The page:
|Five years ago, clinical psychologist Scott Haas began interviewing Indian Americans and Indians living in the United States. Raised in both an immigrant family and a heavily immigrant community in Plainfield, New Jersey, Haas has a clear understanding of the challenges faced by individuals seeking both opportunity and the desire to assimilate in their newly adopted homelands. Haas became interested in understanding exactly why Indians in particular have made great accomplishments in the US compared to other immigrant communities.
In Those Immigrants!, Haas shares interviews with 30 prominent Indians, all of whom have excelled in their fields. Though his publisher initially pushed for interviews with well-known, celebrity Indian Americans, Haas chose to focus on individuals with whom the average person could connect. In looking to identify the traits beyond the typical stereotypes, Haas uncovers some commonalities related not only to culture and tradition, but also to shared value of education and sense of entrepreneurship.
|From Vijai Nathan, comedian, to Gita Gopinath, economist, and Maya Ajmera, education advocate to Saatvik Ahluwalia, public servant, among others, each of these personal stories explores the catalysts behind the many achievements of the Indian American community. The passion, drive, and self awareness exhibited by those featured in Those Immigrants! engages readers and inspires them in their own pursuits.
Haas is also the author of Back of the House, Hearing Voices, and Are We There Yet?. He is co-author of The Da Silvano Cookbook. His work appears in several publications, including Saveur, The Boston Globe, Wine Enthusiast, Travel + Leisure (North America and Southeast Asia), among others. He has a doctorate in clinical psychology and maintains an active consultative practice emphasizing diagnostic work in psychiatric hospitals and urban communities of color. Follow his work via his blog, www.shrinkinakitchen.com.
What inspired you to write Those Immigrants? What was the impetus behind the writing of this book?
Each year more and more colleagues are from India or with Indian backgrounds. I wanted to know more about my community, and dispel myths of success. To understand the pragmatic reasons for extraordinary achievement in one community and to discover lessons applicable to all communities, whether immigrant or “native born.”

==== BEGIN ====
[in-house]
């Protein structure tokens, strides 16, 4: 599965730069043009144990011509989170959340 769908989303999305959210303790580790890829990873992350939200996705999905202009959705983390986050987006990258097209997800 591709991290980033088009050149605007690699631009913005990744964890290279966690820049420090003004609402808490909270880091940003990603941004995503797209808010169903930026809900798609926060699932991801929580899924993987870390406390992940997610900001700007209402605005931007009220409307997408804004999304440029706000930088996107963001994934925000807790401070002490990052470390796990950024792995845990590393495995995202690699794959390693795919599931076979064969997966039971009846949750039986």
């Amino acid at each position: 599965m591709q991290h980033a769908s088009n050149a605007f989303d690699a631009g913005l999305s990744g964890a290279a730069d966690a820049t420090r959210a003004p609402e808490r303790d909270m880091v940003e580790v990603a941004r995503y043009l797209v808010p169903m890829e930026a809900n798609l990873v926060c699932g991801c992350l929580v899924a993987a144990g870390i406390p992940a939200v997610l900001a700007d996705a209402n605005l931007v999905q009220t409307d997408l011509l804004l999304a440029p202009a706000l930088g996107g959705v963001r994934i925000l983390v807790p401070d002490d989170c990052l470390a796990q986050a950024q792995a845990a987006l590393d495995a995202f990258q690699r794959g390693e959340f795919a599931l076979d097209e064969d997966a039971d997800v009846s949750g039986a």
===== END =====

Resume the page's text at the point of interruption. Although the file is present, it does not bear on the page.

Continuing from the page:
|The book profiles an impressive group of 30 individuals from varying backgrounds, and each with a unique story to tell. How did you compile the list?
Through friends and friends of friends. Through research on the internet. I wanted a range of people — some wildly successful and others at the start of their careers. Well known careers in tech, and surprising careers in stand-up comedy and jazz singing.
What commonalities do these individuals share that have made them successful and thrive in the United States?
Access to mentoring, understanding of hierarchy, skilled culturally with diversity, strong and supportive families, deep value for education, an ability to focus on long-term goals, entrepreneurship.
If you had to pick three to five profiles as the most inspiring or unique, which would you choose?
Oh, that’s so hard to say! I wouldn’t want to exclude others. Honestly, I learned an enormous amount from each person.
Immigration is clearly a hot button topic right now. What are your thoughts on challenges faced by immigrant communities now versus those that arrived in the United States 30-40 years earlier?
The infrastructure is better now, there is more exposure to many types of people in U.S. cities, presumably there is greater tolerance, more “mixed” marriages, and lawmakers whose backgrounds are immigrant. That’s the good news. The bad news is that there is enormous fear mongering occurring that I think will get worse before it gets better — we are at an historical crossroad as we shift from old school manufacturing to high tech, and as women and people of color take more of the reins of power. The resentment of those who’ve run things up until now needs to be addressed through strict enforcement of laws and protection of all of us. Societies are judged by how they treat their most vulnerable members.
|Article appears in the July 2016 issue of Desh-Videsh magazine.|